Part 2 – Nature's 10 Simple Rules

Here’s the second half of my thoughts on Nature’s 10 Simple Rules for Business Survival (read Part 1 here). Send me your views on this list. Also, make sure you pin it up on your wall, your company’s survival may depend on it. Nature’s # 6. Integrate metrics. Nature brings the right information to the right place at the right ...

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Two Steps to Innovation

Innovation is a company’s future. Don’t believe me, ask the stock market. “Today, some 70% of the valuation of the top 500 S&P companies is made up of intangible capital, value not on the balance sheet,” according to Mark Van Clieaf, CEO of MVC International. Future growth from innovation is a significant contributor to intangible capital. What to do? Well ...

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Toyota and Innovation by Design

Scion Exile Concept Sketch by Matthew E May I’m fortunate enough to count car designer Kevin Hunter, president of Toyota’s CALTY Design Research, among my board of muses. CALTY (California+Toyota) is one of Toyota’s most influential design centers, located in Newport Beach, CA. CALTY is involved in nearly all of Toyota’s major vehicle design programs. According to Kevin, Toyota wants ...

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Is Operational Excellence the Enemy?

OK I admit it. I’ve grown frustrated by the fact that a capability or insight that proves valuable to an organization – operational excellence – is also such a big impediment to innovation. It’s strange that something that in some regards is so good for an organization can also be so detrimental as well. How, you might ask, is a ...

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Why Edison Was Wrong

The other night I had an enlightening conversation with Alph Bingham, the co-founder of InnoCentive from Eli Lilly. This guy is fascinating! Alph suggested that many people do not like open innovation (external crowd sourcing) because it runs counter to a widely held belief of the R&D community. Researchers often throw around the Edison quote, “I have not failed 700 ...

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When Not to Use Focus Groups

I’m still a fan of focus groups. Yes, they’re mostly qualitative, and at best you’re capturing information from a handful of customers that may or may not be representative. But the richness of information, the multi-dimensional and behavioral feedback is unique to that environment. And with some products (trying on jackets, or testing perfume for example) sending an email survey ...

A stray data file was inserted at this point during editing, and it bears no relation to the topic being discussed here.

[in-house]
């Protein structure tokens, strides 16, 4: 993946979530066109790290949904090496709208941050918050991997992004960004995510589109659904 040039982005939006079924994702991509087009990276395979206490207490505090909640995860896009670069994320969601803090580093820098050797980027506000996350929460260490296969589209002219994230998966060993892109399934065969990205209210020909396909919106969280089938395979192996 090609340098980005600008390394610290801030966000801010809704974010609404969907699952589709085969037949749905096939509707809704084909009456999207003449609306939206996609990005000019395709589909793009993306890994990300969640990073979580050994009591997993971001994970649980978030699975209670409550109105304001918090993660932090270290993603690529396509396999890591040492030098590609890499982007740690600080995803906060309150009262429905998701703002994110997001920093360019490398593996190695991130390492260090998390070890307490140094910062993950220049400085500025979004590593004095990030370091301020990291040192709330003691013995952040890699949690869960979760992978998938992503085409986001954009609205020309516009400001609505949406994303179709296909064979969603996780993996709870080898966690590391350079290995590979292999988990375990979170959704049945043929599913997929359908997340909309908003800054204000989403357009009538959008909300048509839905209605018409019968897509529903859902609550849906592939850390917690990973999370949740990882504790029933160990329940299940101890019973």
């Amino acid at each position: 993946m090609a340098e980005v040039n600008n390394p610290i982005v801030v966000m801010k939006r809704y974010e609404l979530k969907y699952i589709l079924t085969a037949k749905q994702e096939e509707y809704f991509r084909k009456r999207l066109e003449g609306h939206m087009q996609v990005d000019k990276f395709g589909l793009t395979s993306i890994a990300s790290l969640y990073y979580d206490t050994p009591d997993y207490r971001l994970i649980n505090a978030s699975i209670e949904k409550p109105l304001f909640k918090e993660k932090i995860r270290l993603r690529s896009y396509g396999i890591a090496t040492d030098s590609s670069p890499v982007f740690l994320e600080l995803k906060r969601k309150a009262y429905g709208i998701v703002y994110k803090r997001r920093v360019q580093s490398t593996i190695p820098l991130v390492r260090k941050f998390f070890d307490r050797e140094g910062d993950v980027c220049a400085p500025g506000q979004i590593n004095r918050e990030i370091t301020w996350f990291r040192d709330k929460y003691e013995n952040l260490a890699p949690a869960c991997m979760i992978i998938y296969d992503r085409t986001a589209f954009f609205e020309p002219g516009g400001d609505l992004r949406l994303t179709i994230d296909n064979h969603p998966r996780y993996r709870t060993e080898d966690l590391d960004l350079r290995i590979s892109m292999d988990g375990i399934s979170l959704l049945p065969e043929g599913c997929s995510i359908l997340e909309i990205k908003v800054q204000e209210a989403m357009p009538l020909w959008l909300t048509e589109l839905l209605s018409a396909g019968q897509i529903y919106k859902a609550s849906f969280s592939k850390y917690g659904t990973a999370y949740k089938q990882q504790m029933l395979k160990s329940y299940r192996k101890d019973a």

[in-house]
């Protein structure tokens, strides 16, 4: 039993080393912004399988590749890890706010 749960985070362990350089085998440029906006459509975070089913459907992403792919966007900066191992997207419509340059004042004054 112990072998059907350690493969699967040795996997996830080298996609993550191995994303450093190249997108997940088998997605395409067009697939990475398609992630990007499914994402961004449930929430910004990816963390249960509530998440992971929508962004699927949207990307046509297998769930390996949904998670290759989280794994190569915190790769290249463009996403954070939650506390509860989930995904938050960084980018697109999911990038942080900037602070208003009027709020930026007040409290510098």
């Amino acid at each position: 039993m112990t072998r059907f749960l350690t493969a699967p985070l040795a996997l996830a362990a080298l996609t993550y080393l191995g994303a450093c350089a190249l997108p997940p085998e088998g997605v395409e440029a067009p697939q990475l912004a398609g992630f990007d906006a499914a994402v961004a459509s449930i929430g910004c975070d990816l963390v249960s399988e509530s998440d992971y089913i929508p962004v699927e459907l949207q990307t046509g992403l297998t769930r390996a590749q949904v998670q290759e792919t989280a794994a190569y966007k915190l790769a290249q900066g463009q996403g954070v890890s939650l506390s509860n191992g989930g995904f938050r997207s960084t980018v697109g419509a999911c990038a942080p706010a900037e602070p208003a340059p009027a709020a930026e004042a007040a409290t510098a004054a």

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Value versus Price

When 2008 came to a close, Nestle looked up and saw that revenues were up ten percent, fueled in part by higher prices. Procter & Gamble reports that its premium products are doing just fine, despite being priced 60 percent (Tide Total Care) or 70 percent (Clairol’s Perfect 10) higher than its base brands. Pepsi is stepping up support of ...

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Creating Innovation Metrics

Measuring innovation is where the rubber meets the road. While it’s very easy to wax eloquent about innovation, I’ve found that for most companies, measuring innovation is quite a tall order. Moreover, even for those organizations that do measure innovation, are they measuring the right metrics, for the right reasons? I’ve authored many previous posts on the topic of innovation, ...

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New Feature – 'Innovation Perspectives'

Thanks to an idea/request from Jeffrey Phillips of OVO Innovation, we are starting a regular monthly feature here on Blogging Innovation called Innovation Perspectives. The idea is to present our loyal readers with different perspectives on a single topic all in one place – from several different authors. This will give our innovation community the opportunity to compare, contrast and ...

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Innovation – Automated

“To avoid the fate of alchemists, it is time we asked where we stand. Now, before we invest more time and money on the information-processing level, we should ask whether the protocols of human subjects and the programs so far produced suggest that computer language is appropriate for analyzing human behavior: Is an exhaustive analysis of human reason into rule-governed ...

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